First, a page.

Metro Weekly

Transgender student sues Indiana school district for restroom access

The student claims he is being unlawfully discriminated against after being refused entry to the bathroom that matches his gender identity

Photo: Nikolai Nolan, via Wikimedia.

A student is challenging an Indiana school district’s policy regarding bathroom usage for transgender people.

A junior in the Evansville Vanderburgh School Corp. said his high school is unlawfully discriminating against him after school officials denied his request to use the bathroom that matches his gender identity.

The complaint was filed in the Southern District of Indiana last week by the American Civil Liberties Union of Indiana. According to the complaint, the student, who is identified as J.A.W., was told he would not be allowed to use male restrooms and was told to use the bathroom in the nurse’s office. The student claims he “is being caused irreparable harm.”

J.A.W. is requesting an injunction to force the school to allow him the use of the boys’ restroom and claims violations of the 14th Amendment and Title IX federal laws.

The complaint comes after a 15-year-old Evansville student killed himself in front of Central High School. The student’s family has said his sexual identity made him a target of bullying.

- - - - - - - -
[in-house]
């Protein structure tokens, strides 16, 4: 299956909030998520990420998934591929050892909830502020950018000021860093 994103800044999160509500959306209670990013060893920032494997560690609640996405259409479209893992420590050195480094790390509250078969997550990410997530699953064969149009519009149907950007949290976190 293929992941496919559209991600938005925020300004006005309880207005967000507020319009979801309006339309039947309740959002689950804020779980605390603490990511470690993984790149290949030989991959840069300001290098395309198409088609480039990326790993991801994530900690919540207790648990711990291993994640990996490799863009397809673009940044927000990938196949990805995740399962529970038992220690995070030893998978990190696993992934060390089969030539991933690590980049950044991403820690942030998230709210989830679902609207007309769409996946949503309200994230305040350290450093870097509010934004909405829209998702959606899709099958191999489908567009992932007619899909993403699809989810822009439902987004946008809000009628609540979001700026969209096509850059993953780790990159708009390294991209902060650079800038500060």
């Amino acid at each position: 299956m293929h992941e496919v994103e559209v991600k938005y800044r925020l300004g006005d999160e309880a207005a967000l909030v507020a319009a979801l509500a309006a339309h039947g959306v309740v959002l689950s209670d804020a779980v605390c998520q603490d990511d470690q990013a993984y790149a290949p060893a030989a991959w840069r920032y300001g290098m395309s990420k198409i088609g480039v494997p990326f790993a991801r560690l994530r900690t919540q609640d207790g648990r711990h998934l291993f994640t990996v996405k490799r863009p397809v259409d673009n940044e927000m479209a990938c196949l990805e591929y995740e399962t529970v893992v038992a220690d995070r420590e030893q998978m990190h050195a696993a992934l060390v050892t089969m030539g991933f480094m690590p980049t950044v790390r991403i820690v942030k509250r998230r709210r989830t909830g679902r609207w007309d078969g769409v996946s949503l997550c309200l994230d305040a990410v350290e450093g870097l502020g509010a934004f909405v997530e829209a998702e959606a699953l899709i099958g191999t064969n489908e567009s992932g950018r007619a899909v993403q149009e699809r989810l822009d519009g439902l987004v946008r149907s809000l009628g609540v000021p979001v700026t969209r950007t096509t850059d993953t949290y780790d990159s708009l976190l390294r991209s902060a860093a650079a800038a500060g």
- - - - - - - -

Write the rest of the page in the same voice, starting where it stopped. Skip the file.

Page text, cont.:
Jason Woebkenberg, a spokesperson for the district, told Indystar that school officials are reviewing the complaint. However, he also said, “We believe we have met, and will continue to meet, the requirements of Indiana and federal law as it relates to transgender students.” 

Last year, a similar case in Wisconsin ruled that Ashton Whitaker, a high school senior at the time, should be allowed to use the facilities that match his gender identity.

Anthony Michael Kreis, a professor at Chicago-Kent College of Law, told Indystar that the precedent set by the Whitaker case would likely cause the school to lose the challenge.

“In essence, the Whitaker decision shut the door for schools to treat students differently,” Kreis said.

The 7th circuit court will hear the case and will have a direct impact on Indiana public schools. Last April, for instance, the court ruled that workplace discrimination on the basis of sexual orientation violates the Title VII of the Civil Rights Act of 1964.

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